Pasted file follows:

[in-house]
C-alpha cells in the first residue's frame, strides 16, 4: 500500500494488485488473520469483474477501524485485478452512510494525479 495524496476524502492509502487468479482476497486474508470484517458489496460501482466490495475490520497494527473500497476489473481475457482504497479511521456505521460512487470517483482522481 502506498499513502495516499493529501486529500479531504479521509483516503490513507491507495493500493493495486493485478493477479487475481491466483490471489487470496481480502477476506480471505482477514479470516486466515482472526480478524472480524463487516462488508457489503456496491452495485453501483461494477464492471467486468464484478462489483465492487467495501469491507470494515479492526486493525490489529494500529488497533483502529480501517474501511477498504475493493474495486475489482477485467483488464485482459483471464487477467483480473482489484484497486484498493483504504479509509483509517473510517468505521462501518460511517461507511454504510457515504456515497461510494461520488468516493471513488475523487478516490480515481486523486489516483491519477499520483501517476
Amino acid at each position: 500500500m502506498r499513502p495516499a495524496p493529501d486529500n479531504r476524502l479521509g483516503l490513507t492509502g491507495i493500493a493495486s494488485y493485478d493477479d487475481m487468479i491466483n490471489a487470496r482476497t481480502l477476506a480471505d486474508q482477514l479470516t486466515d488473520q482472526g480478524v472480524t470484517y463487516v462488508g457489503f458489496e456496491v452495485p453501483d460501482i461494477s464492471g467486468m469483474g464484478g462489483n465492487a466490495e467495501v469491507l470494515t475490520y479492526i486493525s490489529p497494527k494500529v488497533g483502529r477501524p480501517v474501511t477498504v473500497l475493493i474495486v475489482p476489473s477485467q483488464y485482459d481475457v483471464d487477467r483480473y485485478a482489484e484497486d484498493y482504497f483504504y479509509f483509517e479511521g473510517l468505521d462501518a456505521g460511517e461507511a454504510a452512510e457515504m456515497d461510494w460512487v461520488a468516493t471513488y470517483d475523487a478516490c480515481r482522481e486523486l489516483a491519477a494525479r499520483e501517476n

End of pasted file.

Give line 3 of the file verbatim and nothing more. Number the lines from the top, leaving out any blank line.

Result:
Amino acid at each position: 500500500m502506498r499513502p495516499a495524496p493529501d486529500n479531504r476524502l479521509g483516503l490513507t492509502g491507495i493500493a493495486s494488485y493485478d493477479d487475481m487468479i491466483n490471489a487470496r482476497t481480502l477476506a480471505d486474508q482477514l479470516t486466515d488473520q482472526g480478524v472480524t470484517y463487516v462488508g457489503f458489496e456496491v452495485p453501483d460501482i461494477s464492471g467486468m469483474g464484478g462489483n465492487a466490495e467495501v469491507l470494515t475490520y479492526i486493525s490489529p497494527k494500529v488497533g483502529r477501524p480501517v474501511t477498504v473500497l475493493i474495486v475489482p476489473s477485467q483488464y485482459d481475457v483471464d487477467r483480473y485485478a482489484e484497486d484498493y482504497f483504504y479509509f483509517e479511521g473510517l468505521d462501518a456505521g460511517e461507511a454504510a452512510e457515504m456515497d461510494w460512487v461520488a468516493t471513488y470517483d475523487a478516490c480515481r482522481e486523486l489516483a491519477a494525479r499520483e501517476n